“KFC prides itself as a southern heritage brand while it has knowingly contributed to the destruction of the natural riches within this community for decades,” stated Danna Smith, executive director of Dogwood Alliance. “It’s time for KFC to lead, and prevent these areas that have served as flood barriers, a vital source of clean drinking water and places of recreation for southerners for hundreds of years, from becoming disposable buckets for KFC chicken.”

KFC, a part of Yum! Brands, operates 5,200 restaurants in the United States and thousands more outlets around the world. It did not have an immediate response to the Dogwood action on its website. KFC did offer information about its newest product, the double-down bunless (but not paperless) chicken sandwich, which is served without a bun. The buns will be donated to charity as part of the “sandwiches” promotion.

Dogwood, meanwhile, has its sites on the KFC buckets, which are more emblematic of the packaging involved in fast food.

It chides KFC for getting its packaging source material from International Paper, which it says also uses the deceptive SFI certification to mask destructive forestry practices.

“IP has long been associated with the worst forestry practices, including large-scale clearcutting and the conversion of diverse natural forests to sterile mono-culture plantations,’’ the group reports.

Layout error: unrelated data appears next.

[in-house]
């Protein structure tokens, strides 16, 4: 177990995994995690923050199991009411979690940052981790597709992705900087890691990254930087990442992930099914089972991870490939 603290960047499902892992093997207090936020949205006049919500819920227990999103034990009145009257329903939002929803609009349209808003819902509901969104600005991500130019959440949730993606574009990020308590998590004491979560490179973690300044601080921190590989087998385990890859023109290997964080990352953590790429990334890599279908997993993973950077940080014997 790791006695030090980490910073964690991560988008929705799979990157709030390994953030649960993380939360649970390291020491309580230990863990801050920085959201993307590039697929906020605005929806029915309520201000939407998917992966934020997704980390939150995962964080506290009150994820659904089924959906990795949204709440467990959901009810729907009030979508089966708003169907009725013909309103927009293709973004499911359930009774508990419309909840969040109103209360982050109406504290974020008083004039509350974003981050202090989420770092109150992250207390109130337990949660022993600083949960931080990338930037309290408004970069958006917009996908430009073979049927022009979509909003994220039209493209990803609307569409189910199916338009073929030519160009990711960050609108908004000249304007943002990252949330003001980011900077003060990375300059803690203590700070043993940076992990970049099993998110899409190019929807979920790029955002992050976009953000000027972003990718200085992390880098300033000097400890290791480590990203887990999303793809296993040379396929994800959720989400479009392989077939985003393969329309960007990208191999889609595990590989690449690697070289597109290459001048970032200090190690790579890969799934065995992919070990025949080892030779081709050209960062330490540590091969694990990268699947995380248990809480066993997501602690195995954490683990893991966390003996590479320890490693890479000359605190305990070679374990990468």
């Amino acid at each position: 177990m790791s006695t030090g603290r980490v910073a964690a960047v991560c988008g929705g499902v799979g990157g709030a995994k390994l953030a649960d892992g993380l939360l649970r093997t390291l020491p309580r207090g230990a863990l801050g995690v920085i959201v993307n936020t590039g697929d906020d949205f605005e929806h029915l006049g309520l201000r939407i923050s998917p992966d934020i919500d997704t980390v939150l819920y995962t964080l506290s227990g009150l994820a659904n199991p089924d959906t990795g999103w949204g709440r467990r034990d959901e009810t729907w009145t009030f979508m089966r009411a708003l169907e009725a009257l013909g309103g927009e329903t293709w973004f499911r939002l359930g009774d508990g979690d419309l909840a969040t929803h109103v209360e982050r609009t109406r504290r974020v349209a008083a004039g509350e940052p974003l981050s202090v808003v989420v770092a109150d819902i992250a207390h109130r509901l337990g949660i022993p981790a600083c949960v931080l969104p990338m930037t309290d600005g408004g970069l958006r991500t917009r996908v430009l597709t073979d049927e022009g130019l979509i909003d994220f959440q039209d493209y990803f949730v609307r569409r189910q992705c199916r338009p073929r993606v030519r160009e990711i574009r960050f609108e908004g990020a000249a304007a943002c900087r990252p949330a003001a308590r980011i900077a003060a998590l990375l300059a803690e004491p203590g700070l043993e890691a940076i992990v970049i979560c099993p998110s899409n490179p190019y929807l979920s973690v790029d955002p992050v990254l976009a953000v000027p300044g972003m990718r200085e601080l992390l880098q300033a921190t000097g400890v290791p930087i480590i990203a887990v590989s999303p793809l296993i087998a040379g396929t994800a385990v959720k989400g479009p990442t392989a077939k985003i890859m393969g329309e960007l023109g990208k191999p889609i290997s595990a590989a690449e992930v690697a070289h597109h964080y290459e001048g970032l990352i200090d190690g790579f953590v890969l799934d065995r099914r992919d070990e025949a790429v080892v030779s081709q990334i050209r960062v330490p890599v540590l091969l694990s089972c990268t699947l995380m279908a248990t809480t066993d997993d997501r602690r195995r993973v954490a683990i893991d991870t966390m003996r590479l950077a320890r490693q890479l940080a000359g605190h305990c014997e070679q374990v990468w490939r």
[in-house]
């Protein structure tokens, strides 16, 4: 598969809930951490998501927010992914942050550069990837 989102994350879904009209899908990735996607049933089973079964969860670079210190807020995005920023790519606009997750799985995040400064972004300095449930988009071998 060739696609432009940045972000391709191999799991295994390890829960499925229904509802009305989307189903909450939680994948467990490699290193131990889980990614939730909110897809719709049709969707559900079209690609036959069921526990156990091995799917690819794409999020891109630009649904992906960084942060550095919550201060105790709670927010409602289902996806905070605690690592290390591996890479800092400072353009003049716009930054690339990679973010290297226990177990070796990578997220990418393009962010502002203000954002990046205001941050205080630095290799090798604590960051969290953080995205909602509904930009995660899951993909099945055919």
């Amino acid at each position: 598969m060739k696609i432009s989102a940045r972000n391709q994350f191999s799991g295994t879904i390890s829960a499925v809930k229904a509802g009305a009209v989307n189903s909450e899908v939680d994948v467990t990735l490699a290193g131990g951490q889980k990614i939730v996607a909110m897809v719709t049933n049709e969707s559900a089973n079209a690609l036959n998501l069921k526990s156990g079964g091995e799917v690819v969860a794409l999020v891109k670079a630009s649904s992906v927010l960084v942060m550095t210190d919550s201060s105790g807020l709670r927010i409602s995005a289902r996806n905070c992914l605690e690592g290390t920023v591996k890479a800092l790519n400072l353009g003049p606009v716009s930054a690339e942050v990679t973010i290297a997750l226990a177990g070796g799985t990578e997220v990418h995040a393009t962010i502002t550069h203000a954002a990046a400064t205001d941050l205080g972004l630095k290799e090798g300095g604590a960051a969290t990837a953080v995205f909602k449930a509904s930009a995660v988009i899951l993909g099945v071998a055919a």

IP reports on its sustainability webpage that “our company has been one of the most environmentally responsible companies in the world. We have always taken a sustainable approach to business that balances environmental, social and economic needs. This approach has served our company and society well.”

IP also defends its use of the SFI certification, saying on its website that: “Our company supports the existence of multiple certification standards to increase the amount of certified fiber and the concept of mutual recognition, which acknowledges that responsible forest management can be achieved through a number of credible certification systems.”

Mar 112010